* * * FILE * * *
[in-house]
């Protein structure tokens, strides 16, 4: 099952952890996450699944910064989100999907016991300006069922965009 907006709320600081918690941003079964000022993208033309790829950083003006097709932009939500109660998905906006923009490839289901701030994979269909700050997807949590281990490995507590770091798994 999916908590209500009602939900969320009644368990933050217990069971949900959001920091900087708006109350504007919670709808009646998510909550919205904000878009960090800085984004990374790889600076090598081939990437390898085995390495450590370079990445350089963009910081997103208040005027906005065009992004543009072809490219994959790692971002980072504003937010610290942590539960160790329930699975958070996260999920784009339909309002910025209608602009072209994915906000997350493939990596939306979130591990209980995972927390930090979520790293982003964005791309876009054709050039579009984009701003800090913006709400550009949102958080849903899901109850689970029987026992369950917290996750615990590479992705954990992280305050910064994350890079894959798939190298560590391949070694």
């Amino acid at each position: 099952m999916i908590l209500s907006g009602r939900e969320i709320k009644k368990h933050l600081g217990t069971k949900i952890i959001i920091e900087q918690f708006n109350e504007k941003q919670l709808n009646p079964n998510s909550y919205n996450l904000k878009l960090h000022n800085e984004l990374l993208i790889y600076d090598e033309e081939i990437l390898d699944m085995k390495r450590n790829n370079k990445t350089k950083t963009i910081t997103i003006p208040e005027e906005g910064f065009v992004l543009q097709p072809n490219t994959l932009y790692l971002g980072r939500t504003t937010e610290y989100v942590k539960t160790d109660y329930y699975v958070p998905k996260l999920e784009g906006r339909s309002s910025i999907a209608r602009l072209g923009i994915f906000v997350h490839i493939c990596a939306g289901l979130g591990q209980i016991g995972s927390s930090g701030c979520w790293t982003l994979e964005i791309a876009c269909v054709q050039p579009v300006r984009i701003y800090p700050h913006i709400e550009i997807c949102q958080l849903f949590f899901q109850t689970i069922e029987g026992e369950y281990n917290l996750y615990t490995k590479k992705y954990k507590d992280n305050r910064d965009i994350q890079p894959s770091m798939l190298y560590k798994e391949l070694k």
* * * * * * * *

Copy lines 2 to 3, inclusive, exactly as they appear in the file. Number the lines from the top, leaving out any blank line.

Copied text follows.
């Protein structure tokens, strides 16, 4: 099952952890996450699944910064989100999907016991300006069922965009 907006709320600081918690941003079964000022993208033309790829950083003006097709932009939500109660998905906006923009490839289901701030994979269909700050997807949590281990490995507590770091798994 999916908590209500009602939900969320009644368990933050217990069971949900959001920091900087708006109350504007919670709808009646998510909550919205904000878009960090800085984004990374790889600076090598081939990437390898085995390495450590370079990445350089963009910081997103208040005027906005065009992004543009072809490219994959790692971002980072504003937010610290942590539960160790329930699975958070996260999920784009339909309002910025209608602009072209994915906000997350493939990596939306979130591990209980995972927390930090979520790293982003964005791309876009054709050039579009984009701003800090913006709400550009949102958080849903899901109850689970029987026992369950917290996750615990590479992705954990992280305050910064994350890079894959798939190298560590391949070694």
């Amino acid at each position: 099952m999916i908590l209500s907006g009602r939900e969320i709320k009644k368990h933050l600081g217990t069971k949900i952890i959001i920091e900087q918690f708006n109350e504007k941003q919670l709808n009646p079964n998510s909550y919205n996450l904000k878009l960090h000022n800085e984004l990374l993208i790889y600076d090598e033309e081939i990437l390898d699944m085995k390495r450590n790829n370079k990445t350089k950083t963009i910081t997103i003006p208040e005027e906005g910064f065009v992004l543009q097709p072809n490219t994959l932009y790692l971002g980072r939500t504003t937010e610290y989100v942590k539960t160790d109660y329930y699975v958070p998905k996260l999920e784009g906006r339909s309002s910025i999907a209608r602009l072209g923009i994915f906000v997350h490839i493939c990596a939306g289901l979130g591990q209980i016991g995972s927390s930090g701030c979520w790293t982003l994979e964005i791309a876009c269909v054709q050039p579009v300006r984009i701003y800090p700050h913006i709400e550009i997807c949102q958080l849903f949590f899901q109850t689970i069922e029987g026992e369950y281990n917290l996750y615990t490995k590479k992705y954990k507590d992280n305050r910064d965009i994350q890079p894959s770091m798939l190298y560590k798994e391949l070694k």